The expression der is gjin V + en + s + ein oan

Verbal first members show up in the shape of the verbal stem. There is an exception, however. In expressions like

Der is gjin begjinnensein oan
there is no begin-SUFF-LK-end on
Why even start

we see a verb with an infinitival ending II, i.e. -en, here followed by the linking element -s-. Other examples of this pattern are formations with the verb trochkomme to get through, helpe to help, oprêde to tidy and there are many others. What is essential is the fact that such formations only occur in the frame der is gjin ... oan there is no ... on it makes no sense to .... These compounds can therefore be qualified as an instance of construction-dependent morphology.

Instead of a VN compound, we might alternatively analyse such formations as belonging to the NN pattern, as the suffix -en is able to convert verbs to nouns but only if we assume that -en is a nominalizing suffix.

[+]Exocentric VN compounds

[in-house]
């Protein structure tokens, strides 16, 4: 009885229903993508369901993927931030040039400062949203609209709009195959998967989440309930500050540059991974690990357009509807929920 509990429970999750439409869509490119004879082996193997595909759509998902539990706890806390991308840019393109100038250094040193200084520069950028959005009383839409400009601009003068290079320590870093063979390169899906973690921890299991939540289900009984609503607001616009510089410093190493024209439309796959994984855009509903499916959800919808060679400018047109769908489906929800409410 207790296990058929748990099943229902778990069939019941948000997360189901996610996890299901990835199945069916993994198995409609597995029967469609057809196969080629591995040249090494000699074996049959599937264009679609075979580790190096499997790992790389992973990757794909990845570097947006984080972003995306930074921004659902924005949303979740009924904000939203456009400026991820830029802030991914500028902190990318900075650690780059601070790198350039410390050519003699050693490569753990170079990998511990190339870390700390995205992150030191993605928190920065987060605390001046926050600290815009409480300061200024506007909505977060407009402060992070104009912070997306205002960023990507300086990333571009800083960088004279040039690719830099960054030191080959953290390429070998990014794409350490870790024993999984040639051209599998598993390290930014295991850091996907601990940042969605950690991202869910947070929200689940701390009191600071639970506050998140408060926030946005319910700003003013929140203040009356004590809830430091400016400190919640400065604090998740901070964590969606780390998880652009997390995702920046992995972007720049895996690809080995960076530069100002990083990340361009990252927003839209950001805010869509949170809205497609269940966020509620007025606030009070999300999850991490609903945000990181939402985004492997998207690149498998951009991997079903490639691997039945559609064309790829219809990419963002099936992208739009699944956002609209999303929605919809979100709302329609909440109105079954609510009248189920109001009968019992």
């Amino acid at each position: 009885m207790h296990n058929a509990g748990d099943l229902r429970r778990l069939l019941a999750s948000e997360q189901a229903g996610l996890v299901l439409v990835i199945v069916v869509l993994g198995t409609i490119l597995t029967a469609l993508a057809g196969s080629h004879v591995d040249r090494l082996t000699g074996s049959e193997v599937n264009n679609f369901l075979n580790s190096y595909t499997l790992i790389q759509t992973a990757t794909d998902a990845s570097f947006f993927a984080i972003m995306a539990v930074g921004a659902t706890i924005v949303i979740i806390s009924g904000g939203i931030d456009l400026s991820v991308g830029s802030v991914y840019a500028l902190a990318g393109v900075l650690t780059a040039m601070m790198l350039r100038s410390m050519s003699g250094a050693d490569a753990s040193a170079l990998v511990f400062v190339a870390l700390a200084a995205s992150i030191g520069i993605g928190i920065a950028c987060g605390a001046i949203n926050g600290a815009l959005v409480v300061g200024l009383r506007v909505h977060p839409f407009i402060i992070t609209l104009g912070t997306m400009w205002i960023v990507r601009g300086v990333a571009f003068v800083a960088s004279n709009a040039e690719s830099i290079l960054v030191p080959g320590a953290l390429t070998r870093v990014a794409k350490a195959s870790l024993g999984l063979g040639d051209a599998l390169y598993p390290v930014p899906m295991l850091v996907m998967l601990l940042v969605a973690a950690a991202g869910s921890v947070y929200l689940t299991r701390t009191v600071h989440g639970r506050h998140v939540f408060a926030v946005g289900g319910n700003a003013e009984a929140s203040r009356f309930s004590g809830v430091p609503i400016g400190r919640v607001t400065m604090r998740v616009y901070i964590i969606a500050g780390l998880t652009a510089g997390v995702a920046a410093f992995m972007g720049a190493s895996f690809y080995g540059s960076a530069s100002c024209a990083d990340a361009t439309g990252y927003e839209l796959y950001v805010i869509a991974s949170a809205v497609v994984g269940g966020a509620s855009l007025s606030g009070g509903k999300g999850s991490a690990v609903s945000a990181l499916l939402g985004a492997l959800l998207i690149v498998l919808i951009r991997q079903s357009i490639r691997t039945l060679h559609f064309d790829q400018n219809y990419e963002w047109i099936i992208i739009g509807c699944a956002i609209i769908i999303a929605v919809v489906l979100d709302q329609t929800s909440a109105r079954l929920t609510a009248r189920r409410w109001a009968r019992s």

Some VN compounds show an exocentric interpretation, that is, they do not denote a subset of the head, but rather they have a semantic head outside the compound as they usually refer to a person. Some examples are listed below.

Table 2
First constituent (V) Second constituent (N) Compound (VN)
freegje to ask it al universe de freechal nosy Parker
doge to be good (only with negation) it neat nothing de dogeneat good-for-nothing (with -e-linking)
bemuoie to meddle in it al universe (everything) de bemuoial meddler
parte to share it lot fate de partelot life partner (with -e-linking)
drippe to drip de noas nose de dripnoas someone with a runny nose